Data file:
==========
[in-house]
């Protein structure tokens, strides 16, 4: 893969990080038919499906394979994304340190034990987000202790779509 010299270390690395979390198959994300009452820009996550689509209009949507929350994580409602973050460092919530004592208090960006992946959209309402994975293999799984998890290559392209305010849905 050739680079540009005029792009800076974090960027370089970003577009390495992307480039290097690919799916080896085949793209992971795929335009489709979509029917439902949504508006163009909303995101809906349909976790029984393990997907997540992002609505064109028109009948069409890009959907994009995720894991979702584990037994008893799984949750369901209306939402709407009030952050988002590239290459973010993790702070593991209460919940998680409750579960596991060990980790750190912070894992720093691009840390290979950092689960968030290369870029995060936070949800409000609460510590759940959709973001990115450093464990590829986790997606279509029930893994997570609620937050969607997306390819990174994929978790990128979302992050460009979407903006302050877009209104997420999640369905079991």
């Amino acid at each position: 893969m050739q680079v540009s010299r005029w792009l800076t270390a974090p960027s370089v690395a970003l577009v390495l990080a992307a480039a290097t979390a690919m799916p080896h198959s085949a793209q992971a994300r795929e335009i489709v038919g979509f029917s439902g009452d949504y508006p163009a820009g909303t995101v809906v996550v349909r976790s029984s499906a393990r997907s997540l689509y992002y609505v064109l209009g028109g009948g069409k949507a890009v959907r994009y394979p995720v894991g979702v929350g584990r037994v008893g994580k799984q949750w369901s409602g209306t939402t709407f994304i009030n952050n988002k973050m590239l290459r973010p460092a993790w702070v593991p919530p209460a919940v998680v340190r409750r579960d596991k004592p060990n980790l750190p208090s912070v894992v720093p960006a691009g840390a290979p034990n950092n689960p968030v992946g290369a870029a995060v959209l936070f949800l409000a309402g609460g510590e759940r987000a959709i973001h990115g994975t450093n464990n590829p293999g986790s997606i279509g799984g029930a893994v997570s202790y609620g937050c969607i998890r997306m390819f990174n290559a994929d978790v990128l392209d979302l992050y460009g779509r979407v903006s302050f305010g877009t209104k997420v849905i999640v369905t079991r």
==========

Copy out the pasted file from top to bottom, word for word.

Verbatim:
[in-house]
């Protein structure tokens, strides 16, 4: 893969990080038919499906394979994304340190034990987000202790779509 010299270390690395979390198959994300009452820009996550689509209009949507929350994580409602973050460092919530004592208090960006992946959209309402994975293999799984998890290559392209305010849905 050739680079540009005029792009800076974090960027370089970003577009390495992307480039290097690919799916080896085949793209992971795929335009489709979509029917439902949504508006163009909303995101809906349909976790029984393990997907997540992002609505064109028109009948069409890009959907994009995720894991979702584990037994008893799984949750369901209306939402709407009030952050988002590239290459973010993790702070593991209460919940998680409750579960596991060990980790750190912070894992720093691009840390290979950092689960968030290369870029995060936070949800409000609460510590759940959709973001990115450093464990590829986790997606279509029930893994997570609620937050969607997306390819990174994929978790990128979302992050460009979407903006302050877009209104997420999640369905079991």
């Amino acid at each position: 893969m050739q680079v540009s010299r005029w792009l800076t270390a974090p960027s370089v690395a970003l577009v390495l990080a992307a480039a290097t979390a690919m799916p080896h198959s085949a793209q992971a994300r795929e335009i489709v038919g979509f029917s439902g009452d949504y508006p163009a820009g909303t995101v809906v996550v349909r976790s029984s499906a393990r997907s997540l689509y992002y609505v064109l209009g028109g009948g069409k949507a890009v959907r994009y394979p995720v894991g979702v929350g584990r037994v008893g994580k799984q949750w369901s409602g209306t939402t709407f994304i009030n952050n988002k973050m590239l290459r973010p460092a993790w702070v593991p919530p209460a919940v998680v340190r409750r579960d596991k004592p060990n980790l750190p208090s912070v894992v720093p960006a691009g840390a290979p034990n950092n689960p968030v992946g290369a870029a995060v959209l936070f949800l409000a309402g609460g510590e759940r987000a959709i973001h990115g994975t450093n464990n590829p293999g986790s997606i279509g799984g029930a893994v997570s202790y609620g937050c969607i998890r997306m390819f990174n290559a994929d978790v990128l392209d979302l992050y460009g779509r979407v903006s302050f305010g877009t209104k997420v849905i999640v369905t079991r």